U.S. diplomat Anne Smedinghoff, 25, was killed in Afghanistan on Saturday. (Image via Twitter)
CHICAGO (TheBlaze/AP) -- A young U.S. diplomat killed in an attack in southern Afghanistan was an up-and-comer in the State Department and loved working directly with residents of the country, those who knew her said Sunday.
Anne Smedinghoff, a 25-year-old foreign service officer, died Saturday when the group she was traveling with was struck by an explosion in southern Zabul province. They were en route to traveling to donate textbooks to students.
The Chicago-area woman is the first American diplomat to die on the job since last year's attack on the U.S. diplomatic installation in Benghazi, Libya.
Secretary of State John Kerry said Sunday at a news conference in Turkey that Smedinghoff was "vivacious, smart" and "capable." Smedinghoff had assisted Kerry during a visit to Afghanistan two weeks ago.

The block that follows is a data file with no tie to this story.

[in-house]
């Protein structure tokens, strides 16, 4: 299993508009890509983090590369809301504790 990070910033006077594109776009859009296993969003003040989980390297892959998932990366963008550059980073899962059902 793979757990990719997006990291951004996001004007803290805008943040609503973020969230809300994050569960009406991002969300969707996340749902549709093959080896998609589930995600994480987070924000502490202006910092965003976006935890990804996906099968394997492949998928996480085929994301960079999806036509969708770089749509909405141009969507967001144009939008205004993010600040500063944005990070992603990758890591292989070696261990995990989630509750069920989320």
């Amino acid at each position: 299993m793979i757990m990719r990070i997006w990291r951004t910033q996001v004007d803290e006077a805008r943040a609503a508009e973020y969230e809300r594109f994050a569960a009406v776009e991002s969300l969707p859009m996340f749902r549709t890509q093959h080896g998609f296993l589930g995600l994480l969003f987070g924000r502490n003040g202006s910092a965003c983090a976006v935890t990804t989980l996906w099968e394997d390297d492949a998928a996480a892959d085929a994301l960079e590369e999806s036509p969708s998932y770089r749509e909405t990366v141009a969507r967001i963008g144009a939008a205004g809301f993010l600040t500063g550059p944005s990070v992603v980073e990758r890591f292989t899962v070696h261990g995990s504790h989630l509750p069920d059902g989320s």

Kerry also described Smedinghoff as "a selfless, idealistic woman who woke up yesterday morning and set out to bring textbooks to school children, to bring them knowledge."
Anne Smedinghoff's parents said in a statement that their daughter joined the foreign service straight out of a college.
Tom and Mary Beth Smedinghoff also said their daughter died doing what she loved.
"Working as a public diplomacy officer, she particularly enjoyed the opportunity to work directly with the Afghan people and was always looking for opportunities to reach out and help to make a difference in the lives of those living in a country ravaged by war," they said.
The continued, "We are consoled knowing that she was doing what she loved, and that she was serving her country by helping to make a positive difference in the world. She was such a wonderful woman--strong, intelligent, independent, and loving. Annie, you left us too soon; we love you and we're going to miss you so much."
Smedinghoff previously served in Venezuela.